Backyard breeders will tend to inbreed to turn a quick buck, particularly if that breed is trendy at the moment.

      Also some breeds are worse than others.  Bulldogs, pugs, German Shepherds all have known problems.  Others are better.

    • Woof says:

      08:23am | 17/12/12

      ‘Reputable’? What does that even mean? Reputable breeders are no more than backyard breeders with a lot of bravado whose experience is purely (pardon the pun)  ‘so far, so good’.
      I don’t doubt that they love their dogs, but they don’t have qualifications in genetics or anything relevant; the ones I know are either school teachers or dress shop owners who never finished school and don’t begin to understand the science or the ethics of what they’re doing. They’re party plan people with a passion for manipulating the physiology of a species. All for the sake of a cheap trophy and a sash.
      ‘Reputable breeders’ are the ultimate control freaks.

    • CBR says:

      10:19am | 17/12/12

      True. However, most reputable breeders are also business people, and there’s no money (for the most part) in propgating genes that turn their investments defective, given that most genuinely reputable breeders have return policies if there are genuine problems with the pups. Stud dogs and bytches that pass on dodgy genes won’t end up doing a lot for their business reputations.

    • Philosopher says:

      09:14am | 17/12/12

      It is truly terrible to see dog breeders putting the aesthetic appeal of their charges above the comfort and health of the dogs. The height of arrogance! Similarly we see middle eastern parents refining and warping the characters of their children, of which results we can see: ‘Behead all those who insult the Prophet’ waves the little toddler. We charge the owner of the vicious pit bull… how are we to deal the the hatred instilled in the young?

    • Gregg says:

      09:33am | 17/12/12

      No argument with me Ali and a fourth truth that ought to be widely proclaimed and abided by is not to give pets as a gift, especially not from one family to another.

      We have had the joy of bitzers for just on fifteen years recently, our first fella we having got from an RSPCA when he was about ten months old and we have had him for about 14.5 years now.
      A couple of interesting things happened in that when our neighbours first saw him, they remarked on how he was a dead ringer for a dog that the previous home owner had and I think we or the hound discovered some remains buried alongside a garage but not deeply enough!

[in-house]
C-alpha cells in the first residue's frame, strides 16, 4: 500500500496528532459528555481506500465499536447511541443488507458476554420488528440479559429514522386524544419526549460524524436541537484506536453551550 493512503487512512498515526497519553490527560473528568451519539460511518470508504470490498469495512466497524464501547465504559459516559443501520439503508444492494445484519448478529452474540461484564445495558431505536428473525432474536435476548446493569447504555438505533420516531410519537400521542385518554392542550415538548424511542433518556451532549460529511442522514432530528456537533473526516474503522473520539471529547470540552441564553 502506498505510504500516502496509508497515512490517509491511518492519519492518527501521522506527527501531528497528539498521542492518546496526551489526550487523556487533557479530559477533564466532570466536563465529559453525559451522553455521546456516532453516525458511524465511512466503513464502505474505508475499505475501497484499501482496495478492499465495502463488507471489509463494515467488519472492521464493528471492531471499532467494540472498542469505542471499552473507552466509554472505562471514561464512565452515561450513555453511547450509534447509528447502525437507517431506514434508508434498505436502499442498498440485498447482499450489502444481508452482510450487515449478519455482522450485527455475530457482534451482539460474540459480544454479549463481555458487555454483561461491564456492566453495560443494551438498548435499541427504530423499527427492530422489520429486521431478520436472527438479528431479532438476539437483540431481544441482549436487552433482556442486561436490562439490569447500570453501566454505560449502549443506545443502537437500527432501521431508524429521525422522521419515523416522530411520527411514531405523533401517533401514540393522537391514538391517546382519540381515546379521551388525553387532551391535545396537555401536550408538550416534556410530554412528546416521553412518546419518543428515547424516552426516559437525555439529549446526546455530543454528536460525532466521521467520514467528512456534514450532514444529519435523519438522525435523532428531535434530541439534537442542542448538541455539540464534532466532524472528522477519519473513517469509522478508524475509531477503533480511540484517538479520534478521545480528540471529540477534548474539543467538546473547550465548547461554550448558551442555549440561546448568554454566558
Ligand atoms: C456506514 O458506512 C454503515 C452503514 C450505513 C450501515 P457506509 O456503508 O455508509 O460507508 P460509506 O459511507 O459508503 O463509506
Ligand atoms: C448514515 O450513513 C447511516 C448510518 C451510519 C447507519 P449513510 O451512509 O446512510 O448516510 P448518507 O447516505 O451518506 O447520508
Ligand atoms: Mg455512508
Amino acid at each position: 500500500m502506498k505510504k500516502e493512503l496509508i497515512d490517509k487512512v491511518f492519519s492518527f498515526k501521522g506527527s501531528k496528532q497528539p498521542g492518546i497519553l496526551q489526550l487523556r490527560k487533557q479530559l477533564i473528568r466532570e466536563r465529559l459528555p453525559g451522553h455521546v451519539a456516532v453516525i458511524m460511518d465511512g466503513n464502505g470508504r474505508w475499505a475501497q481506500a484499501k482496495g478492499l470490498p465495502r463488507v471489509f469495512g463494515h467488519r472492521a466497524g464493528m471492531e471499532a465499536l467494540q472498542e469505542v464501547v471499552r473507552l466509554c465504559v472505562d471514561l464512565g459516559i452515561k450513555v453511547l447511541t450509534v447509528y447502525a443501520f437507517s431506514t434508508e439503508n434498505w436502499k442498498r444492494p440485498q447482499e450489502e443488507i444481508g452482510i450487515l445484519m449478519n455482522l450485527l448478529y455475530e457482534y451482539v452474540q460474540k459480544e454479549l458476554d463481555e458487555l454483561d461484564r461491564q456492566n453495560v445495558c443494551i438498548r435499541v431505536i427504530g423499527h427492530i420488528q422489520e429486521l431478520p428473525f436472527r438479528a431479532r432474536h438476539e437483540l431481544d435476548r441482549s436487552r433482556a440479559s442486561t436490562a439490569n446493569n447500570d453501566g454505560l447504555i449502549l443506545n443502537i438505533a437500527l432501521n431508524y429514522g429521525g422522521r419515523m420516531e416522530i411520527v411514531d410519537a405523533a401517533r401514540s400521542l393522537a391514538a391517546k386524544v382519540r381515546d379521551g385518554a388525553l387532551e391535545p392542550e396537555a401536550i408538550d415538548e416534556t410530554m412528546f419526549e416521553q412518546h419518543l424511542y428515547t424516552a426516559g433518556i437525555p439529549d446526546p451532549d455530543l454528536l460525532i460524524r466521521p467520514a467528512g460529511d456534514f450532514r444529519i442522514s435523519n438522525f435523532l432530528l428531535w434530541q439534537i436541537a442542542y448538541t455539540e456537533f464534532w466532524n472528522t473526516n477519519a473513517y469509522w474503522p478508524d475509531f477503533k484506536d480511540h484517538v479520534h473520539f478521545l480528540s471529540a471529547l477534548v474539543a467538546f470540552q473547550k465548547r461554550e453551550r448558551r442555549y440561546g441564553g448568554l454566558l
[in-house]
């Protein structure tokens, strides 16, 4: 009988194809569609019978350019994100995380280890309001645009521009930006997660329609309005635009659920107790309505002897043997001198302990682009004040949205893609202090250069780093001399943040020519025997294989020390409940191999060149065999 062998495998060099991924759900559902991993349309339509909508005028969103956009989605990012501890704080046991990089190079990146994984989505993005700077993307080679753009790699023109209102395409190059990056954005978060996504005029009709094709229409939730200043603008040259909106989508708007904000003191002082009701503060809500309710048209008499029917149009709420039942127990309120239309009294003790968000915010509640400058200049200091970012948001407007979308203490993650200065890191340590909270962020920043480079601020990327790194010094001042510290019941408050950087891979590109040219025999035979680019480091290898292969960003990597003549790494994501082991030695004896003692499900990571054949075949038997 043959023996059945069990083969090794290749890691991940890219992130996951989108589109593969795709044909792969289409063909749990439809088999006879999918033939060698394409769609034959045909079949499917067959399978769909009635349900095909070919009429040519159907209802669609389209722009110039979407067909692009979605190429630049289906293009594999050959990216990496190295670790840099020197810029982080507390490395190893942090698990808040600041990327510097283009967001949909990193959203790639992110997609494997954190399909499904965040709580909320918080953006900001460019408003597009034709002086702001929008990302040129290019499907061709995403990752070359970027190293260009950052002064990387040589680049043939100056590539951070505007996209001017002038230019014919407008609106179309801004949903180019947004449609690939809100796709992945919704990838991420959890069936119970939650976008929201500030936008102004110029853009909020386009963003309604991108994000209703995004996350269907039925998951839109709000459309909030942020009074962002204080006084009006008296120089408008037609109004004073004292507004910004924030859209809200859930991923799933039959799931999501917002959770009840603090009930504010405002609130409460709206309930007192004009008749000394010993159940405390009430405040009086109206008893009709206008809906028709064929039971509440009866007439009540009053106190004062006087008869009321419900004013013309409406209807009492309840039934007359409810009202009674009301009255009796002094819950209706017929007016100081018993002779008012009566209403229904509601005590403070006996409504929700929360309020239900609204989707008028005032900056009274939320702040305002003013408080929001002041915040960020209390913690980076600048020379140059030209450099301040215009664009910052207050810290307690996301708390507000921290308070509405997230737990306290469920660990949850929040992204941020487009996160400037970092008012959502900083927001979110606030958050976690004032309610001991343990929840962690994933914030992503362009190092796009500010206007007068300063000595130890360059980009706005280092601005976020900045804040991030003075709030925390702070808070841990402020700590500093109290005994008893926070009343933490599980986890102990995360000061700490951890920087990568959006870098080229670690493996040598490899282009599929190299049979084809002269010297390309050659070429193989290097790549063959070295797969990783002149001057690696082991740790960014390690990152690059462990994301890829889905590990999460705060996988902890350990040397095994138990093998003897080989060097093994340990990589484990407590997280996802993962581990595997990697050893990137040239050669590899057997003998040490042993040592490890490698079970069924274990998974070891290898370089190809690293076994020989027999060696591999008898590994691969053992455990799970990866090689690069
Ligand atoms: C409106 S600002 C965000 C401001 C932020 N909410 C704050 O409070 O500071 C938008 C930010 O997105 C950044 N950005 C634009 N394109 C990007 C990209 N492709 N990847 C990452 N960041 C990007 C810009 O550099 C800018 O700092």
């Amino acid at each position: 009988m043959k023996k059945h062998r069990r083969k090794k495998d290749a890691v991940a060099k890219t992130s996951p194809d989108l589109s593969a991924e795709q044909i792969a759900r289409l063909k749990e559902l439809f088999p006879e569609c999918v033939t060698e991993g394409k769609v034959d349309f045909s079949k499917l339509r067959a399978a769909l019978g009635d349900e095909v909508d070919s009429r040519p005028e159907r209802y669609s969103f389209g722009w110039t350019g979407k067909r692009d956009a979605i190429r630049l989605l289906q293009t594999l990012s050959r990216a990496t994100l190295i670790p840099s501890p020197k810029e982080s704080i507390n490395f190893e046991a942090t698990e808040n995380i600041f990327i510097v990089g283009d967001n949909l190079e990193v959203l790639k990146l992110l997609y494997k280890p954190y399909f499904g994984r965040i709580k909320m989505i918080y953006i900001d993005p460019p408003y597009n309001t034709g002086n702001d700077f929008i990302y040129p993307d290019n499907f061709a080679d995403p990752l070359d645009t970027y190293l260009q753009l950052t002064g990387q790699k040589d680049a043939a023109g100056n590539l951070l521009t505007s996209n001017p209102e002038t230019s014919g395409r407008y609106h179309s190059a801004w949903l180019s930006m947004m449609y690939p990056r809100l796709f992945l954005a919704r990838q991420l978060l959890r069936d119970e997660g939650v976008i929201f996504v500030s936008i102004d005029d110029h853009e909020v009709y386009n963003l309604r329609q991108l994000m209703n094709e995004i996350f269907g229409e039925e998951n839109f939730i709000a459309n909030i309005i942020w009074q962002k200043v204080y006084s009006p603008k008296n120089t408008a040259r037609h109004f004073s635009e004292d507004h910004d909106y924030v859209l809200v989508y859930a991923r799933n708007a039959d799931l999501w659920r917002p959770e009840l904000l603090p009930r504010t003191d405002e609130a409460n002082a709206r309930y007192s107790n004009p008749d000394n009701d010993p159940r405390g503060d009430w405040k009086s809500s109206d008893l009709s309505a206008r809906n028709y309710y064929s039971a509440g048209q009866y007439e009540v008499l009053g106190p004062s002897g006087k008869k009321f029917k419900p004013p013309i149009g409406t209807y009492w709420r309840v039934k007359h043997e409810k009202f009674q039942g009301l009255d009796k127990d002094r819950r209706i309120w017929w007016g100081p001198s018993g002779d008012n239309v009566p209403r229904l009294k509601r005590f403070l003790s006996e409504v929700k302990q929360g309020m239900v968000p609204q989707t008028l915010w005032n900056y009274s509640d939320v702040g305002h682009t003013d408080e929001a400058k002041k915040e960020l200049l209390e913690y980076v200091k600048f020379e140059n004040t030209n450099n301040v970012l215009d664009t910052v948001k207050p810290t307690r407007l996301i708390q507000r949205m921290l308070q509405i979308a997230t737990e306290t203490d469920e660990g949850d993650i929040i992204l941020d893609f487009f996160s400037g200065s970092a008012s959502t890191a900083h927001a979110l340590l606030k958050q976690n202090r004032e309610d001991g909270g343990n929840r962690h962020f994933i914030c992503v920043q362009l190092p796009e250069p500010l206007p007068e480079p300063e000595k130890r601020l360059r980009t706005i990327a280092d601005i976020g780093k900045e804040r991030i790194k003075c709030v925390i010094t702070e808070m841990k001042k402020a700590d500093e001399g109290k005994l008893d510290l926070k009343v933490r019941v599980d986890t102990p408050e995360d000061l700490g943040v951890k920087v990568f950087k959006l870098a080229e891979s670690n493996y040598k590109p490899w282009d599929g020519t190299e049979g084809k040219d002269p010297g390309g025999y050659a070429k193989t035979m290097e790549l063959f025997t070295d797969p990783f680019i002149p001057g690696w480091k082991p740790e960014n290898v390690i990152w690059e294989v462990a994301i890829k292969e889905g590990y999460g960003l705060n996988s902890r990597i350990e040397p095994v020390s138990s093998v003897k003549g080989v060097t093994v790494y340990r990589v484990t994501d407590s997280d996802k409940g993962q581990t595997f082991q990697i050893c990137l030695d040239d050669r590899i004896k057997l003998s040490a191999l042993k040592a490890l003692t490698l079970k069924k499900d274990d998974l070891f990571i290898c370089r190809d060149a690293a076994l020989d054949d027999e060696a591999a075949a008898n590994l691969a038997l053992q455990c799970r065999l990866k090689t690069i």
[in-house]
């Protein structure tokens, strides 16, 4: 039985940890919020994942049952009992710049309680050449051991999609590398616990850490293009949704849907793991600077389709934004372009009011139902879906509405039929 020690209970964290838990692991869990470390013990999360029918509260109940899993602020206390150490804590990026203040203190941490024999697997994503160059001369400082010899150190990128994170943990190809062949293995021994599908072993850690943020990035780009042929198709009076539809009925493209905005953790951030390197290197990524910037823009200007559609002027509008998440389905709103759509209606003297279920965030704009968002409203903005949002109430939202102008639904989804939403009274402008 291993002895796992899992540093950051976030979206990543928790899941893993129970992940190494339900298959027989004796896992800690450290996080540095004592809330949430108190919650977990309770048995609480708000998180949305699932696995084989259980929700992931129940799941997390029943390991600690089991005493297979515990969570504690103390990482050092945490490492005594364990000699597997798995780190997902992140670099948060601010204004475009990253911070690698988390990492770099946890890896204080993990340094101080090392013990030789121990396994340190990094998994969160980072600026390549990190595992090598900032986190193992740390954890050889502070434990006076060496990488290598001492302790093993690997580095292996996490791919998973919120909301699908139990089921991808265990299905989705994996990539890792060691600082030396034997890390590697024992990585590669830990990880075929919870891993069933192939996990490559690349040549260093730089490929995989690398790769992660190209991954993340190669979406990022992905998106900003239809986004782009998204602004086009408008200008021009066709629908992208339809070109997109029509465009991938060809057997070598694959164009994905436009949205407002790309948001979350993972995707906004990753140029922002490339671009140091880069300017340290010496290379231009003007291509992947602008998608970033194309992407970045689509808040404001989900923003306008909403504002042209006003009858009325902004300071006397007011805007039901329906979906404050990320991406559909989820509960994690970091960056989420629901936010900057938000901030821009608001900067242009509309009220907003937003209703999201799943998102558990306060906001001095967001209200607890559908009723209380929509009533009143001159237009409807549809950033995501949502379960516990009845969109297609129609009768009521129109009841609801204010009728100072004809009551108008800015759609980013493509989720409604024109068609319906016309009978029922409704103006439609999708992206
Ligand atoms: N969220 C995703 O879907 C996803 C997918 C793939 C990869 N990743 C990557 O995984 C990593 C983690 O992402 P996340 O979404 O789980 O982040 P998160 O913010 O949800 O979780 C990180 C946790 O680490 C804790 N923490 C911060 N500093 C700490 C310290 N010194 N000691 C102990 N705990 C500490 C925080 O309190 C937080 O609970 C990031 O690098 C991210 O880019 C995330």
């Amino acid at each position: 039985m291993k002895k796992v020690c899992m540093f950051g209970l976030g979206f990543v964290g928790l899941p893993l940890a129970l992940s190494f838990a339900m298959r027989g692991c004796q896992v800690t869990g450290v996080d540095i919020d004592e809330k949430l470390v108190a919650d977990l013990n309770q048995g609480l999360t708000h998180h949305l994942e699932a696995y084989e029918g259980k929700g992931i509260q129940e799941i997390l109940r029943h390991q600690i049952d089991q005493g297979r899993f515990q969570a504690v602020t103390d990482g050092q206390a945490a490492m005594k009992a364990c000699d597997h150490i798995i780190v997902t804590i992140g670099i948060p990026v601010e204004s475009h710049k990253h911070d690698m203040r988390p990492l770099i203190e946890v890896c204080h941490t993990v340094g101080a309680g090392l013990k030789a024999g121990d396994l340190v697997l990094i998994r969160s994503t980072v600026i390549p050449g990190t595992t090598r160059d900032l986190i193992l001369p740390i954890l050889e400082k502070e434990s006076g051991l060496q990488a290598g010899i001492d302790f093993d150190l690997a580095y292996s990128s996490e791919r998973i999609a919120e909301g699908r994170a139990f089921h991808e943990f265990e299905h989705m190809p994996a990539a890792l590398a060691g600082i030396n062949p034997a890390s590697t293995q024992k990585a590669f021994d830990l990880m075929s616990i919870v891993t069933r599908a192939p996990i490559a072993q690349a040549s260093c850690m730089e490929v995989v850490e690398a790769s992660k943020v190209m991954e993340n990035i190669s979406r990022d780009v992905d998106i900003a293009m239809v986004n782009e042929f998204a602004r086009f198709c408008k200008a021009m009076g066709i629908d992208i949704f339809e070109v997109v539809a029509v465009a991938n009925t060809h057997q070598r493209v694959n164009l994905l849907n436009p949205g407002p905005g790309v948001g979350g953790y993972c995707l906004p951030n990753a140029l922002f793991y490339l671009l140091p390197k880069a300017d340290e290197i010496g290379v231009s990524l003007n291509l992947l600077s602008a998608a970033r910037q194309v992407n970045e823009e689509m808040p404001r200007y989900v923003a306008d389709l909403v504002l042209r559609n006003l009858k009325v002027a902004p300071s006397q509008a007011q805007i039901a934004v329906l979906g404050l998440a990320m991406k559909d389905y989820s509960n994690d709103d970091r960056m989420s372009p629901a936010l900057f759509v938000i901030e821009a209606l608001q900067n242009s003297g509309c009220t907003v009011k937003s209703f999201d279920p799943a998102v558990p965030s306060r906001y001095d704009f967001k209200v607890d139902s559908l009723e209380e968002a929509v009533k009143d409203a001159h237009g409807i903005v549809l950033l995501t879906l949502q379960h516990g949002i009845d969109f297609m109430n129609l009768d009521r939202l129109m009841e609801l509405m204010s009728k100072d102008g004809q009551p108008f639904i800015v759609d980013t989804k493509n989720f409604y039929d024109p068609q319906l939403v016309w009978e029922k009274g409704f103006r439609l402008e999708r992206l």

The neighbours thought the dog had lived to about sixteen.

      We never really had any idea what breed or mix our fella was from until just several months back when a person with dog show experience commented immediately on sight that he was likely a Briard bitzer, one breed I had never heard of but in looking it up, our fella certainly has the bullet proof temperament that Briards were apparently initially used for by the French cavalry a couple of centuries or so back and are one breed that has not been too messed with.

      We also thought he would have to have some terrier in him given his escape artist escapades and that led us to also get him company from the local AWL, a rakish female with wolfhound looks in a smaller version and she was a great dog too though sadly succumbing to arthritis in older years.
      I had picked her up from the AWL and the only thing on her record sheet was that she could be aggressive to other dogs but she had a wonderous smile and so I did not let on about that to my wife or fear of her trepidation on what might happen to her baby boy fella.

      All was well over about 13 years of her life with us and they were inseparable as the best of mates and even went on stage together in an Annie musical, even if just in and being put in a dog catchers cart.

      It is certainly true that dogs will develop much as they are treated and bitzers are to be blessed, as are people who rescue them from a less certain future, a great time to be had by all.
      And at fifteen going on sixteen, other than the odd need for a self induced injury attention, all our fella has needed is the annual check up and innoculation, hopefully still another couple of years of healthy life for him.

    • Ally says:

      09:36am | 17/12/12

      Personally, I wouldn’t mind seeing tighter restrictions around dog breeders in general. Mandatory health checks of breeding dogs, the breeding out of undesirable traits like narrow hips that prevent dogs giving birth naturally, or squashed in snouts that lead to severe breeding problems. The road tests done on Burke’s Backyard used to highlight some of the potential health problems, which probably encouraged a lot of breeders to look at things like hip/elbow dysplasia.

      That said, a lot of breeders do the right thing for their dogs. They’re in it because they love the breed and don’t actually end up making much, if any, money. Lists like the one published on the weekend of the most fashionable breeds for 2013 do a real disservice to responsible breeders and owners.

      I have more issue with the puppy farm setups of “designer dogs” that churn out litter after little of fluffy mutts with cute names that stupid people buy for thousands of dollars. Similarly, more needs to be done to screen potential owners of any dog to ensure animals are going to people that are comitted to loving and caring for a dog for their entire life and are prepared for the financial commitment.